Supporters of Donald Trump know that white Americans are, at some point in the not-too-distant future, projected to become a minority of the US population. (They may overstate how soon that day will come; Americans as a whole think that 33 percent of people in the US are immigrants, for example, when the real proportion is 14 percent.)

Studies have shown that white Americans tend to get more conservative when reminded of their impending minority status. And Trump supporters, in particular, don't welcome that day at all. One poll of Massachusetts voters found that while 45 percent of Republicans said that a majority-minority America was a "bad thing" for America, 60 percent of Trump supporters said as much.

They think the shift in power, from white to nonwhite Americans, is already happening. White Americans are much more likely than black Americans to think that race relations have gotten worse since Obama took office. Half of white Americans (and 64 percent of Republicans) believe that discrimination against whites is as big a problem as discrimination against nonwhites. A majority of Trump's primary supporters — far more than supporters of other GOP candidates — thought that "whites losing out because of preferences for blacks and Hispanics" is a bigger problem than the reverse.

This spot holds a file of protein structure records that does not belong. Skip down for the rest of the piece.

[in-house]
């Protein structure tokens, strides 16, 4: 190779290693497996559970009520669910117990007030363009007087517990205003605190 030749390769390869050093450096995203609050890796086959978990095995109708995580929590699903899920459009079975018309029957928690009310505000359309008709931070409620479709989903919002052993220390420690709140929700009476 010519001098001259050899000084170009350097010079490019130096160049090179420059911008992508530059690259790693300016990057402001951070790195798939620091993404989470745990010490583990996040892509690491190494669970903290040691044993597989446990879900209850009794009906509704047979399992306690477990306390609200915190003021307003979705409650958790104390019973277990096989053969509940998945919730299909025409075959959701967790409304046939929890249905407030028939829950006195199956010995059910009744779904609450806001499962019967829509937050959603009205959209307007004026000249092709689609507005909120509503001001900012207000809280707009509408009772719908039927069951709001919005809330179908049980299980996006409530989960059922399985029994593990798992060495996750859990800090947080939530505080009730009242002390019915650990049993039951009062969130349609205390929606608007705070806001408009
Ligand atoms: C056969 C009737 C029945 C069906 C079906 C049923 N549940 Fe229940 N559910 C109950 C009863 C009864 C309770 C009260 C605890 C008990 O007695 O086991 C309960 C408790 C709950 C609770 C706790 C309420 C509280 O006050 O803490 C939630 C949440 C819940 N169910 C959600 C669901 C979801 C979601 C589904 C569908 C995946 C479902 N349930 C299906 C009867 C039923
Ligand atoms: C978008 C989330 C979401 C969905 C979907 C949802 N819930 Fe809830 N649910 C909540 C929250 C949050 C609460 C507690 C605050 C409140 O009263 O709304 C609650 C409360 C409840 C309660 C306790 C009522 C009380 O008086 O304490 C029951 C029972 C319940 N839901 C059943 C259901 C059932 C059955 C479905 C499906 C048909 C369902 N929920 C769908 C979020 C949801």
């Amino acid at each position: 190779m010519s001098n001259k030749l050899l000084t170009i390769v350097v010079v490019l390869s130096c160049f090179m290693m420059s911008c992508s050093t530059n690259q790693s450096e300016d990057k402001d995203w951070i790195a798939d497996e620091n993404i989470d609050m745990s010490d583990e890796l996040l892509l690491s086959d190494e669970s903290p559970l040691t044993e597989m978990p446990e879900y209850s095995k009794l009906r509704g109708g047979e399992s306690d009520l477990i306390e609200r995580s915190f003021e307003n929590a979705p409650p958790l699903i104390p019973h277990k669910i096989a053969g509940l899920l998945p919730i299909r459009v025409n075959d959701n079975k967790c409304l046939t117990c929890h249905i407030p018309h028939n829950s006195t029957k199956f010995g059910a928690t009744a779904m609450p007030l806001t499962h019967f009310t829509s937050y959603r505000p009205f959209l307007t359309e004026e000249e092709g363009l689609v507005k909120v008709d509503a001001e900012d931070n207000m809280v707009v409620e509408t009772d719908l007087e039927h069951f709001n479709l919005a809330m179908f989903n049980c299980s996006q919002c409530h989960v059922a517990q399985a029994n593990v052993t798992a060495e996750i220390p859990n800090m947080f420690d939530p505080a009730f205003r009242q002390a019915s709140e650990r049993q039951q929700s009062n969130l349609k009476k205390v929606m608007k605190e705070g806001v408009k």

These are attitudes that see race relations as a zero-sum game; these people believe the gains made by nonwhite Americans are coming at the expense of whites. They see demographic shifts not just as a matter of arithmetic, but power — and see a majority-minority America as one where the victors are unlikely to be gracious.

A Trump protester stomps on a Make America Great Again hat.
A Trump protester stomps on a Make America Great Again hat.
Mark Ralston/AFP via Getty